In acquiring Adelphic for an undisclosed price, Viant hopes to create a “people-based DSP” that combines media execution with deterministic data from parent company Time Inc.
But don’t think of what Time Inc. is building as a mini walled garden, said Viant CEO and co-founder Tim Vanderhook.
“Everyone wants the scale that Facebook and Google have, but they want it across the independent web of publishers out there,” he said. “The industry was hoping that AOL would deliver something like that, but it’s been some time since they were acquired by Verizon, and Time Inc. is stepping into that gap.”
The deal, as well as the integration between Viant and Adelphic, is expected to wrap up before the close of Q1.
AdExchanger caught up with Tim Vanderhook and his brother, Viant COO Chris Vanderhook, to talk about how Time Inc. might bring its ad tech vision to life.
AdExchanger: There are a lot of DSPs out there. Why buy Adelphic?
TIM VANDERHOOK: Adelphic reaches more than 1 billion devices a month and that, combined with Viant’s more than 1 billion opt-in users, is a potential industry opportunity.
Agencies have two really big needs today – a universal ID that works across devices and self-service programmatic capabilities. Viant brings the universal ID and Adelphic brings the self-service capabilities.
CHRIS VANDERHOOK: Adelphic also has a good engineering team born out of Quattro Wireless, which was bought by Apple and became iAd. They have the pedigree and they have the technology platform.
What exactly does it mean to be a people-based DSP?
TV: The largest DSPs in use today are desktop-first and built on cookies, which leads to commoditization and outdated technology. But when you have a mobile-first approach, there is the ability to do cross-device reach and frequency with opt-in registered user data on top. It’s accuracy with significant scale.
And beyond media execution comes measurement and the ability to measure digital’s impact on in-store sales, which represents 90% of revenue for many advertisers.
Is it really possible for Time Inc. to take on the walled gardens?
TV: “People-based” doesn’t have to mean “walled garden.”
CV: The majority of the money, especially for Facebook, is driven by people-based data. But if you look at Time Inc.’s Q3 earnings last year, digital ad revenue was up 63%, and Viant was a big driver of that growth. That is the value of people-based data.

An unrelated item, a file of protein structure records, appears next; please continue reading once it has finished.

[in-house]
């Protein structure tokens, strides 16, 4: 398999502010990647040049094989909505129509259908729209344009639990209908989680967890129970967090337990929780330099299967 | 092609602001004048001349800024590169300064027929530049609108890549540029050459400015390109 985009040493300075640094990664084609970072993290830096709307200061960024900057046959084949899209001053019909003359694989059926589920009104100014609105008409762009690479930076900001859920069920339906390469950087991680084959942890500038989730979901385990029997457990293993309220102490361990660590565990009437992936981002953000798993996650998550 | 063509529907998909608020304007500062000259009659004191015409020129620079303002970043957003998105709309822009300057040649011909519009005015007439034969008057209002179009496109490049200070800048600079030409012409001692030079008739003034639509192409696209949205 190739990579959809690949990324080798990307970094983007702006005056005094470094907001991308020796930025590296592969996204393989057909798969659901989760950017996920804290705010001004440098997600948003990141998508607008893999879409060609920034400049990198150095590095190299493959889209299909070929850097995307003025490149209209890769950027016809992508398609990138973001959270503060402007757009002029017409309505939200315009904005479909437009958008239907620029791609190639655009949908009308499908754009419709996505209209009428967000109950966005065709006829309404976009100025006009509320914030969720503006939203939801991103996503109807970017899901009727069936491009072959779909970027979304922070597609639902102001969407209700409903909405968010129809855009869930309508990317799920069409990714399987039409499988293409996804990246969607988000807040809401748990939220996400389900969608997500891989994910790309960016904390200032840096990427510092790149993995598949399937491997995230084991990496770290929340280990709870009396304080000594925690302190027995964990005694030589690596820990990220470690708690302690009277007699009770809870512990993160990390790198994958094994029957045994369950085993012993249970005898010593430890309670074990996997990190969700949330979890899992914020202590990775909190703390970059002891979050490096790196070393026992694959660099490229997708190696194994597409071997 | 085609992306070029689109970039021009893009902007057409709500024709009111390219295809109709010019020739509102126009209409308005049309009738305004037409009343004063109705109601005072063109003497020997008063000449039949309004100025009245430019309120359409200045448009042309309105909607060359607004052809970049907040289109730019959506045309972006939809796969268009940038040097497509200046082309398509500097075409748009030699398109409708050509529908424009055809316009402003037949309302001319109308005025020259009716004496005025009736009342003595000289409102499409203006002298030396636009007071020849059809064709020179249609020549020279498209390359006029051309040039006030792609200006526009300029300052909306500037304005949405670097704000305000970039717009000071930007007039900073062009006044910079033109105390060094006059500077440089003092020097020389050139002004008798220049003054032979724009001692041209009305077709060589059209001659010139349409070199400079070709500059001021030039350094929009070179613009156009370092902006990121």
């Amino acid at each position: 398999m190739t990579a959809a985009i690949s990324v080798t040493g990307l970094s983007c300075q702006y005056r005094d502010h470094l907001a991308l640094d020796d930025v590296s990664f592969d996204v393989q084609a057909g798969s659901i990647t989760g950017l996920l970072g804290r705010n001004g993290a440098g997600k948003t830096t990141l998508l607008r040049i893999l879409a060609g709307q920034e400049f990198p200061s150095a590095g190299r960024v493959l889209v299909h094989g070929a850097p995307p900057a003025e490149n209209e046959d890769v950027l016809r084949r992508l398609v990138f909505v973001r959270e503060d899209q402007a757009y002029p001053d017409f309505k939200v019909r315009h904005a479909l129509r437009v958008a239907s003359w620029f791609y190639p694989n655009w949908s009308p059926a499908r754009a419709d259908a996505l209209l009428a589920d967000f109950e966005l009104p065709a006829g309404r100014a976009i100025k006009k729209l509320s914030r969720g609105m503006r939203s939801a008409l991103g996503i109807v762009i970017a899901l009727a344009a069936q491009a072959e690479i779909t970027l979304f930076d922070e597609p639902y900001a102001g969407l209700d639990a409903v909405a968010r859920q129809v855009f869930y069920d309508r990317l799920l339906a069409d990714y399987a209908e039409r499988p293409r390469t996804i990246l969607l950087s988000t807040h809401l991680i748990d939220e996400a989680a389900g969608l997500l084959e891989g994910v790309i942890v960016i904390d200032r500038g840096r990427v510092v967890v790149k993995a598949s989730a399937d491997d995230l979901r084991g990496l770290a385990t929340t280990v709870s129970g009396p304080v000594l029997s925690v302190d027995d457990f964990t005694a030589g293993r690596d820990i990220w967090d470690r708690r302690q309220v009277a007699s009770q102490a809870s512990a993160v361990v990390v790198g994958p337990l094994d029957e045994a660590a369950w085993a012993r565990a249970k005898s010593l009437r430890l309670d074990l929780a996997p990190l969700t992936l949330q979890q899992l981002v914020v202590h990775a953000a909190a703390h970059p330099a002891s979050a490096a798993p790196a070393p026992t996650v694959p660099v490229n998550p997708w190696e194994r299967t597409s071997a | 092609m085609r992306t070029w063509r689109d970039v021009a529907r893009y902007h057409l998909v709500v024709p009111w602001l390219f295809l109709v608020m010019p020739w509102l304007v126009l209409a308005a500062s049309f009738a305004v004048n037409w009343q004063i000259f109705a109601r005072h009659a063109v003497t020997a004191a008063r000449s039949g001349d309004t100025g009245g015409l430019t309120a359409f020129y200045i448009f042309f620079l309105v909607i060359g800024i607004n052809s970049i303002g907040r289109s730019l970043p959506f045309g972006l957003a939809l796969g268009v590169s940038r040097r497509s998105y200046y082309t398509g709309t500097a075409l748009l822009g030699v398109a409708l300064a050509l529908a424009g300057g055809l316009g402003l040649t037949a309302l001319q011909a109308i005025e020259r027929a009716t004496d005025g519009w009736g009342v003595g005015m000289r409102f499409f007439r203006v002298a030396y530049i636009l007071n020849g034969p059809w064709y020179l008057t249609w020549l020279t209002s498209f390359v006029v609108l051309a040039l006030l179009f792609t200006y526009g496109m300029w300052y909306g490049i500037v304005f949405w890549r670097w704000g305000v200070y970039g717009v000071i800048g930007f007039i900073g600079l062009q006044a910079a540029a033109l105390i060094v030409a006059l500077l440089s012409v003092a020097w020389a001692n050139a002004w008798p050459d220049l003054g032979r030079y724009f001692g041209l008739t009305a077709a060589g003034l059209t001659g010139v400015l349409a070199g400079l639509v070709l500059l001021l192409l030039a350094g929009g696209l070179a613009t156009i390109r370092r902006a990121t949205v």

But whether we’re the antithesis of walled gardens or not, marketers are looking for an alternative and they’re looking for self-serve. With Adelphic, that is what we can give them.
The narrative Time Inc. and Viant are weaving is around openness, but what makes you not just a mini walled garden yourself?
TV: Can you third-party ad serve into an environment and can you do your own measurement? If the answers are “no,” then you’re a walled garden, and other people just have to trust you because there’s no verification.
But we allow marketers and agencies to third-party ad serve into our environment and we allow them to run auditing and verification services on top of it. We’re not trying to disintermediate the market. We’re trying to enable an open web so that marketing can be tracked overall.
Why is self-serve so important to your buy-side partners?
TV: Self-serve capabilities are in extremely high demand within the advertising agencies specifically. It’s become so that the managed service layer is actually the ad agency itself sitting on top of the technology platforms that they’re utilizing for clients to execute in a people-based fashion.
To view this article in its entirety, visit AdExchanger.